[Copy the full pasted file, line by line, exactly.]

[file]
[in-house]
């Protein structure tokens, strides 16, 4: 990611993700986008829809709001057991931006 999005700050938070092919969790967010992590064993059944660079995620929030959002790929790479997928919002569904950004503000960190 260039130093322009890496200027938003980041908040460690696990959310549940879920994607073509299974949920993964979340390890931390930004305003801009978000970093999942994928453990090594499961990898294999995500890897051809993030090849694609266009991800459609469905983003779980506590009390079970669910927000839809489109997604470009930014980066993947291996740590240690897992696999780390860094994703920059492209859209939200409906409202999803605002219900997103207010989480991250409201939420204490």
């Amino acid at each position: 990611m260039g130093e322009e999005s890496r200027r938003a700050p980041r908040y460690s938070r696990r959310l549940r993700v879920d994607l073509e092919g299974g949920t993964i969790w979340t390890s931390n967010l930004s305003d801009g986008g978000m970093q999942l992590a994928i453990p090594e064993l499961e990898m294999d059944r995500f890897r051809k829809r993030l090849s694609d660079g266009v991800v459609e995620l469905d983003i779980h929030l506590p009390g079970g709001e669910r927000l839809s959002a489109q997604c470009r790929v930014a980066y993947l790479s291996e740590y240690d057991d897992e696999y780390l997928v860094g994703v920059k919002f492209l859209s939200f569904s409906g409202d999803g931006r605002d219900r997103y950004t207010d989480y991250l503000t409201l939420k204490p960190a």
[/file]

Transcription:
[in-house]
């Protein structure tokens, strides 16, 4: 990611993700986008829809709001057991931006 999005700050938070092919969790967010992590064993059944660079995620929030959002790929790479997928919002569904950004503000960190 260039130093322009890496200027938003980041908040460690696990959310549940879920994607073509299974949920993964979340390890931390930004305003801009978000970093999942994928453990090594499961990898294999995500890897051809993030090849694609266009991800459609469905983003779980506590009390079970669910927000839809489109997604470009930014980066993947291996740590240690897992696999780390860094994703920059492209859209939200409906409202999803605002219900997103207010989480991250409201939420204490």
């Amino acid at each position: 990611m260039g130093e322009e999005s890496r200027r938003a700050p980041r908040y460690s938070r696990r959310l549940r993700v879920d994607l073509e092919g299974g949920t993964i969790w979340t390890s931390n967010l930004s305003d801009g986008g978000m970093q999942l992590a994928i453990p090594e064993l499961e990898m294999d059944r995500f890897r051809k829809r993030l090849s694609d660079g266009v991800v459609e995620l469905d983003i779980h929030l506590p009390g079970g709001e669910r927000l839809s959002a489109q997604c470009r790929v930014a980066y993947l790479s291996e740590y240690d057991d897992e696999y780390l997928v860094g994703v920059k919002f492209l859209s939200f569904s409906g409202d999803g931006r605002d219900r997103y950004t207010d989480y991250l503000t409201l939420k204490p960190a």